A push to elect two new conservatives to the Hamilton County Schools board failed at the polls Thursday night, but voters handily reelected conservative Rhonda Thurman despite a challenge from a candidate backed by the teacher's union.
In the campaign, District 1, District 2 and District 7 each had contested elections, while District 4 school board member Tiffanie Robinson ran unopposed for reelection.
Some hot topics during the election were reopening schools plans, testing and future school funding.
In each of the three contested races, one candidate was endorsed by the conservative Good Government PAC and one endorsed by the teacher's union PAC. With all 153 voting locations reporting in, here were the unofficial results:
Incumbent Thurman bested challenger Stephen Vickers for District 1. She told the Times Free Press she "represents the citizens, taxpayers and students in District 1."
"I know what my job is. And people think it is to go out and represent the teachers; my job is to represent all of the citizens in District 1," Thurman said. "Teachers have two organizations to represent them. I am the only representation that taxpayers have in District 1."
Thurman has 3,554 votes to Vickers' 3,130 votes.
Thurman, first elected to the board in 2004, told the Times Free Press this week that two of her top priorities are the district's reopening plans and students' reading levels.
Vickers said his priorities were communication, school and technology infrastructure along with creating a scholarship. He was backed by the teacher's union.
The lively fight for the open District 2 ended up with newcomer Marco Perez, heavily backed by teachers, besting conservative Tom Decosimo, with 5,272 votes to 3,850.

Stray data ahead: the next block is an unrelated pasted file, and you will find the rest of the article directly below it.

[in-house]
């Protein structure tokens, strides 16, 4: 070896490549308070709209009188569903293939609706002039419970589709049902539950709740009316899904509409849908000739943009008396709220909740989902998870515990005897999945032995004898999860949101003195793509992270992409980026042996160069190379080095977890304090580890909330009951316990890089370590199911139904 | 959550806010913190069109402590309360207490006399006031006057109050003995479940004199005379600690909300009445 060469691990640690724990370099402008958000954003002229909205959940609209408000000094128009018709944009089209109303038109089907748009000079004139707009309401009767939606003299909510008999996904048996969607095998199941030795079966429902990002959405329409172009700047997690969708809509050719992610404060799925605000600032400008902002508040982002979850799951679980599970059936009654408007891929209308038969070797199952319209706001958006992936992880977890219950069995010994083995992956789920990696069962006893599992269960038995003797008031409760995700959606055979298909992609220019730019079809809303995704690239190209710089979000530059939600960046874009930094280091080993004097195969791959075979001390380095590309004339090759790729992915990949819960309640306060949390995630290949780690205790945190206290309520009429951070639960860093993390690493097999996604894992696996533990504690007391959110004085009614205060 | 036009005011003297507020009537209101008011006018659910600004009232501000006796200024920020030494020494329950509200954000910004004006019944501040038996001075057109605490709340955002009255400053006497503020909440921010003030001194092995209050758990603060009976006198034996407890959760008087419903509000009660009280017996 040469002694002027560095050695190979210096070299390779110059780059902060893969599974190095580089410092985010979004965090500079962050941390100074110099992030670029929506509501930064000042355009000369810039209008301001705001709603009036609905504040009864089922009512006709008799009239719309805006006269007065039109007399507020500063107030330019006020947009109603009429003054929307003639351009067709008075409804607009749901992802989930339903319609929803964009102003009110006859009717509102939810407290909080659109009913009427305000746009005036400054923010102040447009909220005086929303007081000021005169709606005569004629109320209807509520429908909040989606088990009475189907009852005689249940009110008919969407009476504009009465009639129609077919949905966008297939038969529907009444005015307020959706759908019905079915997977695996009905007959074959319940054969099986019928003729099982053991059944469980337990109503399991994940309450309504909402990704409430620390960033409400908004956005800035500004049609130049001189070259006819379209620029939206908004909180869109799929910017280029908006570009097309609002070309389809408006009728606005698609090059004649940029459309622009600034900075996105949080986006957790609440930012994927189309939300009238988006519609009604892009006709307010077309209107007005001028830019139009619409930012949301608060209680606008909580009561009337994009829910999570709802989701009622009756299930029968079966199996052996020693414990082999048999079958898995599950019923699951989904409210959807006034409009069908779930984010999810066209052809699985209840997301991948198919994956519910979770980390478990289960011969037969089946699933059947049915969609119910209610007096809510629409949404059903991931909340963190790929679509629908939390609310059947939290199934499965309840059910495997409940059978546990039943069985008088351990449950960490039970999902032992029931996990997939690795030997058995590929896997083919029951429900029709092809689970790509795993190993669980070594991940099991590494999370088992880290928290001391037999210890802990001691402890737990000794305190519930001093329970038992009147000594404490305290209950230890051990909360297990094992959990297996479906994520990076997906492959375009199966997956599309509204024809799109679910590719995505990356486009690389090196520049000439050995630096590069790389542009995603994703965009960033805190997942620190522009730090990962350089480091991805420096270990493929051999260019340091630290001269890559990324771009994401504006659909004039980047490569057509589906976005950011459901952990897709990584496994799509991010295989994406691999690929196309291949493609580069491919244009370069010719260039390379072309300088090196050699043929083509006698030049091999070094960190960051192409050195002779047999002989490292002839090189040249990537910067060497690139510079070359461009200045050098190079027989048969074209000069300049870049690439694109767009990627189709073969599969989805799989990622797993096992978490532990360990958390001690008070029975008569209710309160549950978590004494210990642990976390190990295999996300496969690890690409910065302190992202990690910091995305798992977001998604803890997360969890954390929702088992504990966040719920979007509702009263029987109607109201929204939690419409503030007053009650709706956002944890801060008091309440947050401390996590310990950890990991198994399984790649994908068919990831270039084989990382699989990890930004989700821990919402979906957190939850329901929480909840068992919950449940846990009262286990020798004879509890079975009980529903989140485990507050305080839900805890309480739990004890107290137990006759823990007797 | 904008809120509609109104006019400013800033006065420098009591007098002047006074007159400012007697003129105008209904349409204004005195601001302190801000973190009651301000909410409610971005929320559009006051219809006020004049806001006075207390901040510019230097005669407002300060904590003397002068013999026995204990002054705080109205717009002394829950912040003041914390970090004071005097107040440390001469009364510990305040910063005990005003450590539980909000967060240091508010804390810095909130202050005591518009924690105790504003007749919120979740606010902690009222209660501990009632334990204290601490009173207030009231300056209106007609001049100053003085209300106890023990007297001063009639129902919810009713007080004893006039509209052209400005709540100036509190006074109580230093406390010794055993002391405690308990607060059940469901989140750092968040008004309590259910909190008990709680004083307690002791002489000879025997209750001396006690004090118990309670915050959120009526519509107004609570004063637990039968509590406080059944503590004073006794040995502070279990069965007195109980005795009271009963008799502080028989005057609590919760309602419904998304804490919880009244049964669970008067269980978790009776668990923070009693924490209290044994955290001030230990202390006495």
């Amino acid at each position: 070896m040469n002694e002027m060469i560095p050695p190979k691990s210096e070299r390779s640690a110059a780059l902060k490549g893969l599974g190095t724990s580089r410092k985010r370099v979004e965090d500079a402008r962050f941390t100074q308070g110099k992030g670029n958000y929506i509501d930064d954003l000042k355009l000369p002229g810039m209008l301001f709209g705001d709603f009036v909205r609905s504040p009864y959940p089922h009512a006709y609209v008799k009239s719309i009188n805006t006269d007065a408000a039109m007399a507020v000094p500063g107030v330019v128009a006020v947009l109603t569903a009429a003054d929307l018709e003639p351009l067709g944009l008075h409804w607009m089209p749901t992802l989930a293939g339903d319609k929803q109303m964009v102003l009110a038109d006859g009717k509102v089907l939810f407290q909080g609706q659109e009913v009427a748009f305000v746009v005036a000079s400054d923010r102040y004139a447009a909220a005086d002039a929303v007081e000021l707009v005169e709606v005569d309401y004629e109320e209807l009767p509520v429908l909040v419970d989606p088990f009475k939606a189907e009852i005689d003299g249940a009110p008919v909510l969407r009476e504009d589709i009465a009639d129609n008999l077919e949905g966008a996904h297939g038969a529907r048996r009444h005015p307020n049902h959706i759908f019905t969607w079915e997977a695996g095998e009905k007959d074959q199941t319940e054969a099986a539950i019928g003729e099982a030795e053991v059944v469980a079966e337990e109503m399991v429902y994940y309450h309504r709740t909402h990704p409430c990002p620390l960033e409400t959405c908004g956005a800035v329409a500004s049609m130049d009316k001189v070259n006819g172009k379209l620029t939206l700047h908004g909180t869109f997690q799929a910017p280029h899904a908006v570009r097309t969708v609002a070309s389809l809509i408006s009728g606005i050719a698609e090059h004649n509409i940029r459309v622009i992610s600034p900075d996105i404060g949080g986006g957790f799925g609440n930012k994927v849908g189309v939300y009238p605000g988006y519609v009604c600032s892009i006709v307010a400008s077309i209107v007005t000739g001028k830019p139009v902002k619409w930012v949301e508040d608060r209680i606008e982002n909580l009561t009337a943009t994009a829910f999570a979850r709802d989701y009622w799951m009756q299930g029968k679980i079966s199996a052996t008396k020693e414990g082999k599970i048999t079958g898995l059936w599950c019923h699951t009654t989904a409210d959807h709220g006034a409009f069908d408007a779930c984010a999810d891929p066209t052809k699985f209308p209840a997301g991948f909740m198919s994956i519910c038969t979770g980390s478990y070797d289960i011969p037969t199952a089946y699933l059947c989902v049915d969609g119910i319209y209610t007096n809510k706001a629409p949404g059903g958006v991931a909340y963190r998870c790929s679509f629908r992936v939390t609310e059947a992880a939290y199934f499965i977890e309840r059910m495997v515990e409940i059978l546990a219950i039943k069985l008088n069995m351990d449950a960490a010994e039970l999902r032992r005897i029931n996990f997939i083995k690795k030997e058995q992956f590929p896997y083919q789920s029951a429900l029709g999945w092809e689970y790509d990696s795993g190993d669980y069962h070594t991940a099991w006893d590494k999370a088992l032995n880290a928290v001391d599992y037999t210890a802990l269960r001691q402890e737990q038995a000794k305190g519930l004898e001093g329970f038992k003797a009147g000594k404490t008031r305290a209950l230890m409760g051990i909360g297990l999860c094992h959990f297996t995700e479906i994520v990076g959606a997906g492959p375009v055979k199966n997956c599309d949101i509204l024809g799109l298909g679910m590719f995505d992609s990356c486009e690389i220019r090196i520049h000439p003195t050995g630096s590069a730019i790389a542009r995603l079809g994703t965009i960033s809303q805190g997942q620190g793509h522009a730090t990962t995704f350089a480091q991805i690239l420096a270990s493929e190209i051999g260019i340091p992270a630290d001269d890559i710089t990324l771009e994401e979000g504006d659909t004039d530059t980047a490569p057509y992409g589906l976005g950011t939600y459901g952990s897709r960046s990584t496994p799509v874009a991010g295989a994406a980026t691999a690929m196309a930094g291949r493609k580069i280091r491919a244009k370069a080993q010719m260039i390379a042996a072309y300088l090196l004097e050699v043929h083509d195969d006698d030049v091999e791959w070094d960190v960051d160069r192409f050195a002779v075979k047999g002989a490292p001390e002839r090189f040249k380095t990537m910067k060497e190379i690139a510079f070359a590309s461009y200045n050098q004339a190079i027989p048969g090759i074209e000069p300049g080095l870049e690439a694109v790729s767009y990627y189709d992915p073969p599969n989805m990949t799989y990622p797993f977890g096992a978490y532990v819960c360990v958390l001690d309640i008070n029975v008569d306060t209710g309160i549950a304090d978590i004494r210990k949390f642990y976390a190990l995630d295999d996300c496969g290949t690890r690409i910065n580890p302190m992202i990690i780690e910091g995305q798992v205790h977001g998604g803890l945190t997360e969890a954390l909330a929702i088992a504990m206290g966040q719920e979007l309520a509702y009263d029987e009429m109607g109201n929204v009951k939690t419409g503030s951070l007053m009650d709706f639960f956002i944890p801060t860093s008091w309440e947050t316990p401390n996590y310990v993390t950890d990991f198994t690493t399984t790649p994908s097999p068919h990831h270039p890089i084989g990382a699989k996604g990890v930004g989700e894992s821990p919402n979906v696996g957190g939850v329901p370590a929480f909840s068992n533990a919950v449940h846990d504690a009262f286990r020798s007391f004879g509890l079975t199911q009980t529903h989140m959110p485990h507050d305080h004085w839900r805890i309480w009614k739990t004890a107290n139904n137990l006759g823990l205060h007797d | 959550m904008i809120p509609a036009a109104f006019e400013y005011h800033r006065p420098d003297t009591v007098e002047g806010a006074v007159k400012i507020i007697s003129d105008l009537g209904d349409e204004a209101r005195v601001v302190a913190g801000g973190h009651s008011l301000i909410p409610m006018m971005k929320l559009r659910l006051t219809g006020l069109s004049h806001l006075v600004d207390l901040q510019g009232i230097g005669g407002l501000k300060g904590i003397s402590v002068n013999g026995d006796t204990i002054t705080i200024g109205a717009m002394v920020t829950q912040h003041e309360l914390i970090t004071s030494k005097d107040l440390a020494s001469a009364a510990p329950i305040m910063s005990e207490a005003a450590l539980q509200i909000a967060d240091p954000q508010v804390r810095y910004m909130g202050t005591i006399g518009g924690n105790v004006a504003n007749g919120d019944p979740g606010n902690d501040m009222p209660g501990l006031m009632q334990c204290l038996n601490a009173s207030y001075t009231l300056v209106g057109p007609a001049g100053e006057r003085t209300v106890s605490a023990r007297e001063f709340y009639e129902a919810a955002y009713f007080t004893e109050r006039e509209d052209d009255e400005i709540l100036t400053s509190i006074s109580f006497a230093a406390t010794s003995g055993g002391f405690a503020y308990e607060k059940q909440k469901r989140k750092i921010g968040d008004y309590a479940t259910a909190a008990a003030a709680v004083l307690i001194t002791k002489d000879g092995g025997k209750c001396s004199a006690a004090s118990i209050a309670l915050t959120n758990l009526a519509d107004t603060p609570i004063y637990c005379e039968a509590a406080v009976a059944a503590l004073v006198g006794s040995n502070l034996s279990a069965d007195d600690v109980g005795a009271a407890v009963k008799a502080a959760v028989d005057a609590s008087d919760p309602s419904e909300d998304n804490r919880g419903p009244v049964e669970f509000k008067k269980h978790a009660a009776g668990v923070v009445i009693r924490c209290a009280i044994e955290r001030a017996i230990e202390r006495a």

Perez told the Times Free Press on Thursday night he is "deeply honored and humbled by the response and support I received from District 2 voters."
"Clearly they have seen the advances we've made in education and are ready to continue on the path to making Hamilton County the best district in the state. As I've spoken with hundreds of parents, teachers and students, their top concern is the changes to education in this coming year. I am excited to work together in support of our teachers and schools. I am committed to serve this community over the next four years so that our public schools can continue to offer an excellent education to all of our students."
Businessman Decosimo thanked his supporters and congratulated Perez in a Times Free Press phone interview on Thursday evening.
"And I hope all of the citizens of District 2 will join Marco in helping to push forward our school system for our 45,000 students," he said.
Incumbent Joe Wingate, the board chairman, topped challenger Debbi Meyers for the District 7 seat, with 3,714 votes. Meyers received 3,154 votes.
While both had similarities in opinions on the district's handling of COVID-19 and the necessity of technology and resources, divisions arose over why they were running for the position.
Wingate expressed his desire to continue with positive changes he said he has helped bring in during his four years on the board, including academic growth and achievement. Meyers said she found fault in Wingate's governance and was running to better represent the conservative voice of the residents in the county.
Contact Monique Brand at firstname.lastname@example.org.